Using the toolbook author-system with integrated sound, images, animation and videos the data collected from about 10 experts are arranged as an electronic book, with multiple-linked pages and an object oriented program design, based for instance on customisable navigation buttons, special text arrangement, graphics, and staging areas for content and interaction display.
The multimedia tutorial about epilepsy contains case reports, specific multiple choice questions with scoring, video clips etc. and several possibilities for access such as help-pages available all times, index, search machine for phrases, bookmark settings and roadmaps for graphical orientation.
Detailed text is prepared including physiology and pathophysiology, differential diagnosis, investigations, therapeutics, epilepsy in children, advice for patients and carers, and is supported by a glossary, special definitions and proposals for classification of the different kinds of epilepsy.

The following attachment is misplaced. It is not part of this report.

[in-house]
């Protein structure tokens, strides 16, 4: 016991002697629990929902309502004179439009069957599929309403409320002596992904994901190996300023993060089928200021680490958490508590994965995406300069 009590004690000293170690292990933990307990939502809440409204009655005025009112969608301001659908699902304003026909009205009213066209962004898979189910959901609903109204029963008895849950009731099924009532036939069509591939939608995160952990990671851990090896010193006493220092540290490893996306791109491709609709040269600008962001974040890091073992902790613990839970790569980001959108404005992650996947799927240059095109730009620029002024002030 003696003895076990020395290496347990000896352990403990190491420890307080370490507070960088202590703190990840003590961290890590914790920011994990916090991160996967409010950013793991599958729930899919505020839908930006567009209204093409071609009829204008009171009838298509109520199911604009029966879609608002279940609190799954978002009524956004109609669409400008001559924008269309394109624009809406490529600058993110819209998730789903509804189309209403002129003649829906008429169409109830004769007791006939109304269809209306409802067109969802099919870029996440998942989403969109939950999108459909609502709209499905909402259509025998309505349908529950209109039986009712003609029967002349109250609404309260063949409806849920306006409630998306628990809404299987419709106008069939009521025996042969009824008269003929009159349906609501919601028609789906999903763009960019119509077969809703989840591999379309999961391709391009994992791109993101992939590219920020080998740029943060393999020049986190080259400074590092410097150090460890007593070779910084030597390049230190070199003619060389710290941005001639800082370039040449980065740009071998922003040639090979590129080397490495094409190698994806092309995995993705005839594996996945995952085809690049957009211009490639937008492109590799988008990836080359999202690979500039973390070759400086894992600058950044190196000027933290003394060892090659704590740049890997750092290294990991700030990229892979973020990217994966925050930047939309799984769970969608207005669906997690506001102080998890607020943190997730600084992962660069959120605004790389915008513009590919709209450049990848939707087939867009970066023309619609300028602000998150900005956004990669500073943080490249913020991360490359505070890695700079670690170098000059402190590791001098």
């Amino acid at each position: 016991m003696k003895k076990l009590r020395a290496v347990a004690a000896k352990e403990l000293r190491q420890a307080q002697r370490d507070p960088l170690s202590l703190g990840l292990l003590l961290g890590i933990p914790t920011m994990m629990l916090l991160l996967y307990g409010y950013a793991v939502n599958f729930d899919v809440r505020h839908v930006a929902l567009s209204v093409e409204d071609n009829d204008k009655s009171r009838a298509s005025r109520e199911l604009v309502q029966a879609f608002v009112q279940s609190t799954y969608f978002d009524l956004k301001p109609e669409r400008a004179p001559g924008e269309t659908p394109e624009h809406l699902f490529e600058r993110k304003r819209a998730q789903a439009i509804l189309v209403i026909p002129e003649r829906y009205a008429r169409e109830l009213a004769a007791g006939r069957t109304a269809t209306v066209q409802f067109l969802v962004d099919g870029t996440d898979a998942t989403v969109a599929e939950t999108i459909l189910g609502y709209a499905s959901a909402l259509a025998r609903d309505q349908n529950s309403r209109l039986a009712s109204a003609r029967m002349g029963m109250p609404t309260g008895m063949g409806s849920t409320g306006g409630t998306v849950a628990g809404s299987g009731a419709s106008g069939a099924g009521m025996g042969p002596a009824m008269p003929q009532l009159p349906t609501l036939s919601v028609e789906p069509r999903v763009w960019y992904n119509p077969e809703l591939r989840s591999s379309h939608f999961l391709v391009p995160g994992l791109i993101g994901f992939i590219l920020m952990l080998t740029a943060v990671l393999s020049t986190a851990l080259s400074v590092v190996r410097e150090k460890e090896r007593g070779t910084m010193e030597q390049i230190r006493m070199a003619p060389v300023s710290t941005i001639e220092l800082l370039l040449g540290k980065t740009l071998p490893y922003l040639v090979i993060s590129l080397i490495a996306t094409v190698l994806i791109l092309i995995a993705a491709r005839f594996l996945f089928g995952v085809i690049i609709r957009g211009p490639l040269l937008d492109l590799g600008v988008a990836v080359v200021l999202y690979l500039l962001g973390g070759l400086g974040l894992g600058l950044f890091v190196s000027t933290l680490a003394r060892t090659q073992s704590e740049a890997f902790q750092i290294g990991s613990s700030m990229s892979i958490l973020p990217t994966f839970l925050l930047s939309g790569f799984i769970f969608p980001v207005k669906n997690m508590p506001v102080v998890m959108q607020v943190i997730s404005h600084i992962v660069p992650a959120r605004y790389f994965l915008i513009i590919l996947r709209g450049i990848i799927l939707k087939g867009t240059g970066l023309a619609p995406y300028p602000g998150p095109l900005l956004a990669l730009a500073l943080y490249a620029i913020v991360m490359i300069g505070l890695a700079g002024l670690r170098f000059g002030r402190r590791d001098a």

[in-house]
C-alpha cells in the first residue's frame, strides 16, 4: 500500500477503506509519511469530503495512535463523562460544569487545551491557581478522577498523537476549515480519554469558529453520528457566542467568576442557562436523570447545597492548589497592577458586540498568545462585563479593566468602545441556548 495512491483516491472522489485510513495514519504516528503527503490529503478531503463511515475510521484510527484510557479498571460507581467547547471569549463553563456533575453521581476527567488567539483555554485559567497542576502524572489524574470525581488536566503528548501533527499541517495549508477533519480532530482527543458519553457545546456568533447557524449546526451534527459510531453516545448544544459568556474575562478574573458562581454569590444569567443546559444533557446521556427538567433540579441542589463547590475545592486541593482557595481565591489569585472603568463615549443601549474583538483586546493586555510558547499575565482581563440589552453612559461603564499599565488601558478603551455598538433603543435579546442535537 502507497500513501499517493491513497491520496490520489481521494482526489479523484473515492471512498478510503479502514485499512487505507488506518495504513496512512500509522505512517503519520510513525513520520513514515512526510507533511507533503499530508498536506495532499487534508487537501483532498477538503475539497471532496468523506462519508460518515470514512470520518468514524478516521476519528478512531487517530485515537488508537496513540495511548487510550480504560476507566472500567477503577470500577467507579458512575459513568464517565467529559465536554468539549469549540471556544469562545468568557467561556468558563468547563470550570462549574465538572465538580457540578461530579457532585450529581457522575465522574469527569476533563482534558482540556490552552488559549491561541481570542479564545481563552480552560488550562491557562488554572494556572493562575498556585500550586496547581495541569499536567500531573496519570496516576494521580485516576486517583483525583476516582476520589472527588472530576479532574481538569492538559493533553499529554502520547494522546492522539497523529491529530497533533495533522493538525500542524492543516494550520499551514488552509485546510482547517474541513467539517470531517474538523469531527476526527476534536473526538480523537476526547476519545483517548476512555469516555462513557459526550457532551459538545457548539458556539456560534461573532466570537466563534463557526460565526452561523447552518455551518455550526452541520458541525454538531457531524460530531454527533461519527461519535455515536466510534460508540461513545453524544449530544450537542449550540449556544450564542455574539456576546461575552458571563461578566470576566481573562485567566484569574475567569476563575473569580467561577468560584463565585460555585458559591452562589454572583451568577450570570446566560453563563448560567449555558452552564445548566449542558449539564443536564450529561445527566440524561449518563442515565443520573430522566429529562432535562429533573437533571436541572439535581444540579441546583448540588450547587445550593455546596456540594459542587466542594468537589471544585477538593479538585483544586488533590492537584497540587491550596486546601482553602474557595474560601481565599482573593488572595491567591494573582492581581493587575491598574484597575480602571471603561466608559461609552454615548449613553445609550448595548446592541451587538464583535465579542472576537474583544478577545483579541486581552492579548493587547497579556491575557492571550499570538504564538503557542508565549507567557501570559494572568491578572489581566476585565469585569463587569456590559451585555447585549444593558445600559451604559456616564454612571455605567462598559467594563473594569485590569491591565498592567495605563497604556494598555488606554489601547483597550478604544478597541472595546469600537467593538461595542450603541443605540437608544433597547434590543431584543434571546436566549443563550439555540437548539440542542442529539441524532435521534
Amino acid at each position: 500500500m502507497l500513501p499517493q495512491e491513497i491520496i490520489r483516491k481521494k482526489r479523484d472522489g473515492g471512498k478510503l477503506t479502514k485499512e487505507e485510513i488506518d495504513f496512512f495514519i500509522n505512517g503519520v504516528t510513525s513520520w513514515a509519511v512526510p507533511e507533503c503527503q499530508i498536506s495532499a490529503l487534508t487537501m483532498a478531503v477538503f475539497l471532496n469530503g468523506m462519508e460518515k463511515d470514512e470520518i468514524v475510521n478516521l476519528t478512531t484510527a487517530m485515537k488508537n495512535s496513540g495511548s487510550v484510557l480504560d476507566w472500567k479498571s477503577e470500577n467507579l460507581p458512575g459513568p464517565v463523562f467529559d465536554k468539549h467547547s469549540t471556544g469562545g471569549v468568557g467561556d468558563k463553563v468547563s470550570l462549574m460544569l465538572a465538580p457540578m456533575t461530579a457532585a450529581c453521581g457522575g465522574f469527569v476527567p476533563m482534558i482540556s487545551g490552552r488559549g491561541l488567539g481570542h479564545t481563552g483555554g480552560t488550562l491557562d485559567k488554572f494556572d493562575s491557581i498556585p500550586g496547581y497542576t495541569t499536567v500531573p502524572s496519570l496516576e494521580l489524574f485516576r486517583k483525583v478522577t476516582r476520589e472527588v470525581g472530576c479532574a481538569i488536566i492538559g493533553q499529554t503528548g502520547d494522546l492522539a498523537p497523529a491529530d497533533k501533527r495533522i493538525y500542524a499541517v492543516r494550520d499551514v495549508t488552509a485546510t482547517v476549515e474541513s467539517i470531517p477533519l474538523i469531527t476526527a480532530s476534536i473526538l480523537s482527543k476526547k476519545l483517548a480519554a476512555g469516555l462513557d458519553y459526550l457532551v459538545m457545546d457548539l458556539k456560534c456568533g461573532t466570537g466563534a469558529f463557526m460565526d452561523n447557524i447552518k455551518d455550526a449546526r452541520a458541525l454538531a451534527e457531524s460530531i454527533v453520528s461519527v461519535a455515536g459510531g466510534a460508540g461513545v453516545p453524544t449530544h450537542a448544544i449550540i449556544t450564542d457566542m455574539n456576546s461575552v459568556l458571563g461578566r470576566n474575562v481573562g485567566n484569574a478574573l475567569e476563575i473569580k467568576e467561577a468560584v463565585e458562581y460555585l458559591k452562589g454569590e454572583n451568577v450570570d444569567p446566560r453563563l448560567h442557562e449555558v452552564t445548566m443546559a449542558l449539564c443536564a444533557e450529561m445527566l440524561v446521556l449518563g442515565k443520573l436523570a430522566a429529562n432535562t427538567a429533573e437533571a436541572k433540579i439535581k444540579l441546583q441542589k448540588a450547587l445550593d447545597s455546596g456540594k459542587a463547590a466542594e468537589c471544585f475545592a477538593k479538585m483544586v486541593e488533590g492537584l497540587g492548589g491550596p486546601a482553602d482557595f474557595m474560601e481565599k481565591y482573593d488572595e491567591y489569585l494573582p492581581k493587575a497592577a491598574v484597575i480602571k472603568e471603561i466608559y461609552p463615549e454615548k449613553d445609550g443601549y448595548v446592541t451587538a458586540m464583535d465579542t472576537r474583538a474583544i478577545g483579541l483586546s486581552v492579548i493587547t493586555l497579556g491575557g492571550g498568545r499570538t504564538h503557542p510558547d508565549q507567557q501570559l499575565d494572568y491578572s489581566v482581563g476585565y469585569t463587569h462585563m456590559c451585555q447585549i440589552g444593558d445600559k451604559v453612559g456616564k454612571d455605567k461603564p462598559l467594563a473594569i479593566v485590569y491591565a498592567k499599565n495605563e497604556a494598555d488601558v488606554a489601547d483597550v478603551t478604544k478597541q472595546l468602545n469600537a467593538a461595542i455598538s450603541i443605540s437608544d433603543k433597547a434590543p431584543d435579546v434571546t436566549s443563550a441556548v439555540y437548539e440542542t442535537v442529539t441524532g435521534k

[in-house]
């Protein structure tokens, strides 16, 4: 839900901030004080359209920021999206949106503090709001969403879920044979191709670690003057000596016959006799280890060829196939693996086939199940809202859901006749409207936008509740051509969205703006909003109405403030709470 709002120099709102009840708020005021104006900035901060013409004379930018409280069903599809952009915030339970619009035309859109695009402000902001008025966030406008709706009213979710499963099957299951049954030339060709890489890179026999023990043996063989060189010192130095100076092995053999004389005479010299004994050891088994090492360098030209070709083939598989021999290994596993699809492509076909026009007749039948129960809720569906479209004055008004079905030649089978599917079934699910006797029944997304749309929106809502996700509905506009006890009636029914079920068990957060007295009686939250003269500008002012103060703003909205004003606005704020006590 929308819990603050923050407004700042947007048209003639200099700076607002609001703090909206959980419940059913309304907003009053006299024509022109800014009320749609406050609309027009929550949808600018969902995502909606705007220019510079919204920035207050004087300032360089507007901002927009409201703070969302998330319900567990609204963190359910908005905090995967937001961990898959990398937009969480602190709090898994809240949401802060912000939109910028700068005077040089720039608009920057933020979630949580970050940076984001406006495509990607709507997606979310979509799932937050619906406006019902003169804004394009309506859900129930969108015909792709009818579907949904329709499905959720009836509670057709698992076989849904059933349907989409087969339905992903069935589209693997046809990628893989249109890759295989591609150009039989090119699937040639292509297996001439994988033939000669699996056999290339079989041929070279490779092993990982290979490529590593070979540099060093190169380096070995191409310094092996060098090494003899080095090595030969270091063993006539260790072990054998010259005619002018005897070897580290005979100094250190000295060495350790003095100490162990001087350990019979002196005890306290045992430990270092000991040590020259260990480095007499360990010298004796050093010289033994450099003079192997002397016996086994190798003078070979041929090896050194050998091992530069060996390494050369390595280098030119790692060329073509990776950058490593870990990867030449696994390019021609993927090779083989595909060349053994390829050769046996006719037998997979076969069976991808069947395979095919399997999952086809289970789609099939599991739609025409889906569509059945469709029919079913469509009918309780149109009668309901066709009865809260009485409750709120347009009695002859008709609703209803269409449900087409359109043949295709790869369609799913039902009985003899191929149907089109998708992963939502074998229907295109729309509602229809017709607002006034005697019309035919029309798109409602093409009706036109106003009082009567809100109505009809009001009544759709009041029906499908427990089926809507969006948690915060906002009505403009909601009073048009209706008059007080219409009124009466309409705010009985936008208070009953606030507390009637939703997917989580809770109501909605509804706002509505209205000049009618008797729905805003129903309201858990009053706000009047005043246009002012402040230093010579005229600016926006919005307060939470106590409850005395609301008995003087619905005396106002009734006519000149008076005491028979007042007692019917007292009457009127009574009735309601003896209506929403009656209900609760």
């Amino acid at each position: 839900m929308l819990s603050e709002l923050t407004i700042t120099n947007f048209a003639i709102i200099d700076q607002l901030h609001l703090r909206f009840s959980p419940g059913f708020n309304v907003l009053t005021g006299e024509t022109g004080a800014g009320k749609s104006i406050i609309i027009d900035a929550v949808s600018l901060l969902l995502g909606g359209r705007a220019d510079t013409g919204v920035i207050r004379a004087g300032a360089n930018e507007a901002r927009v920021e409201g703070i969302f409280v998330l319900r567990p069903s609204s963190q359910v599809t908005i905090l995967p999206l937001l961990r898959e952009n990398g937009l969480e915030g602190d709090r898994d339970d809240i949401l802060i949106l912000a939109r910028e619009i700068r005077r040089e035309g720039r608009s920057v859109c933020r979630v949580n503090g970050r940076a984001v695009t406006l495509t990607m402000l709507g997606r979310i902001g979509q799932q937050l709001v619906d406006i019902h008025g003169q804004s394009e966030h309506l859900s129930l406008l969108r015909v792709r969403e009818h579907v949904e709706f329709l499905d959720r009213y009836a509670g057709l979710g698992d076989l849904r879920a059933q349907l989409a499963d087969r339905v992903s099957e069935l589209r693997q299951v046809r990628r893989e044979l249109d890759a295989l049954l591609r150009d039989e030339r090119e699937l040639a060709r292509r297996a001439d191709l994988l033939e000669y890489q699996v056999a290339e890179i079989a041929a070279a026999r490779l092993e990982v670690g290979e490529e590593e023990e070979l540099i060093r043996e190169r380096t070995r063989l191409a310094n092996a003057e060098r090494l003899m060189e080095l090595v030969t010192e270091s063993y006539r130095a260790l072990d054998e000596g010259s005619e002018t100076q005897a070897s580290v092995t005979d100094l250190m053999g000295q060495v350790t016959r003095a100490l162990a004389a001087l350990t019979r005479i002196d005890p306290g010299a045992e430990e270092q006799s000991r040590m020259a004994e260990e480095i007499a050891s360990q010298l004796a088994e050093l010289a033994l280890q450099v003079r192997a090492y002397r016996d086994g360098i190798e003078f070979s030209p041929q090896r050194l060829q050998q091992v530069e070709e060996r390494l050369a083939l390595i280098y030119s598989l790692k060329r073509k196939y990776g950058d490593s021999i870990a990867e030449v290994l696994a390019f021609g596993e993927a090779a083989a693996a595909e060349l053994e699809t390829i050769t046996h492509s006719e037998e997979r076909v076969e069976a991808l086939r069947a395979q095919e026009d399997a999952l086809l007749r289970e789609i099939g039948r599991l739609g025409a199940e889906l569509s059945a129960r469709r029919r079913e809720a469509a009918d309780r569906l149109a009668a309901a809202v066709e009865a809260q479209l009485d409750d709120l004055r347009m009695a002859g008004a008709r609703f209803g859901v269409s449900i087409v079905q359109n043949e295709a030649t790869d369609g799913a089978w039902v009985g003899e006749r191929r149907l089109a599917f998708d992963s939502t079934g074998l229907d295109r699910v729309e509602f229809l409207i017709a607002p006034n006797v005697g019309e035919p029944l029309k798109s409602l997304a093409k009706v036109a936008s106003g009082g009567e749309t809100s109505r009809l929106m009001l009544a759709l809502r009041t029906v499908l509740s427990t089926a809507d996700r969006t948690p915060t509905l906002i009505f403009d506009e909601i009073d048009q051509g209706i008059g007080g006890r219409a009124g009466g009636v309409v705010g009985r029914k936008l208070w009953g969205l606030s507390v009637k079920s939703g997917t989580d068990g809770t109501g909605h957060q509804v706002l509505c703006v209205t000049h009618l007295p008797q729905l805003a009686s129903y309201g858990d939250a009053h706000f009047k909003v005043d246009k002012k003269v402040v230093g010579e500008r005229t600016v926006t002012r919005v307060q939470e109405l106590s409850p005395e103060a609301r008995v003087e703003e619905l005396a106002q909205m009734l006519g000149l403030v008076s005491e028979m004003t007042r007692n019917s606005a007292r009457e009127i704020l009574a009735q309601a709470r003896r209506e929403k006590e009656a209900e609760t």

The tutorial runs with Windows 3.1, 95 and NT and contains 1300 pages text with 382 Fig.s, 14 videos, 70 sound files, 196 definitions and 8 roadmaps
The epilepsy tutorial has been distributed in March/May 1998 to more than 100 general physicians in Germany, Portugal and France.
The sleep analysis and scoring program WSCORE was developed under the European Neurological Network (ENN) project. The purpose was to implement an analysis and scoring system for ambulatory and standard polysomnography. In addition to visual Rechtschaffen & Kales scoring the program offers a possibility of free form visual scoring. It contains also analysis modules for Periodic Leg Movement Disorder, Hjort parameters, heart rate and EMG amplitude. A FTP client module was built into the program so that it can be used as a telemedicine application.
Pierre Escourrou, Kumar Reddy, Joel Courtois, Catherine Morvan
299 - 310